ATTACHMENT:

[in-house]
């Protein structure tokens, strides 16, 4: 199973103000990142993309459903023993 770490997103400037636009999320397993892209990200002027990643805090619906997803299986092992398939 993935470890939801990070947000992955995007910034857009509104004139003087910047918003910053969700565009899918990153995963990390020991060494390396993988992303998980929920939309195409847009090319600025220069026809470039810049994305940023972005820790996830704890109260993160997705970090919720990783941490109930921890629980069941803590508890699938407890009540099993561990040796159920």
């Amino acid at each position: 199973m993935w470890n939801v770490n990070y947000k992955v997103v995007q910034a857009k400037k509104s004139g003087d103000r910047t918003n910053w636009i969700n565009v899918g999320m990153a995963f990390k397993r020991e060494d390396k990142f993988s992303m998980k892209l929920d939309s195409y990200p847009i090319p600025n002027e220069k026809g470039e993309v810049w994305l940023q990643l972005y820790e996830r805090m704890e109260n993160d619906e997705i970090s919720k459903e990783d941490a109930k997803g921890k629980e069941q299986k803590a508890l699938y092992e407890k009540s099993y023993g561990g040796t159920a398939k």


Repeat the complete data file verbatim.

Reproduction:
[in-house]
């Protein structure tokens, strides 16, 4: 199973103000990142993309459903023993 770490997103400037636009999320397993892209990200002027990643805090619906997803299986092992398939 993935470890939801990070947000992955995007910034857009509104004139003087910047918003910053969700565009899918990153995963990390020991060494390396993988992303998980929920939309195409847009090319600025220069026809470039810049994305940023972005820790996830704890109260993160997705970090919720990783941490109930921890629980069941803590508890699938407890009540099993561990040796159920």
């Amino acid at each position: 199973m993935w470890n939801v770490n990070y947000k992955v997103v995007q910034a857009k400037k509104s004139g003087d103000r910047t918003n910053w636009i969700n565009v899918g999320m990153a995963f990390k397993r020991e060494d390396k990142f993988s992303m998980k892209l929920d939309s195409y990200p847009i090319p600025n002027e220069k026809g470039e993309v810049w994305l940023q990643l972005y820790e996830r805090m704890e109260n993160d619906e997705i970090s919720k459903e990783d941490a109930k997803g921890k629980e069941q299986k803590a508890l699938y092992e407890k009540s099993y023993g561990g040796t159920a398939k």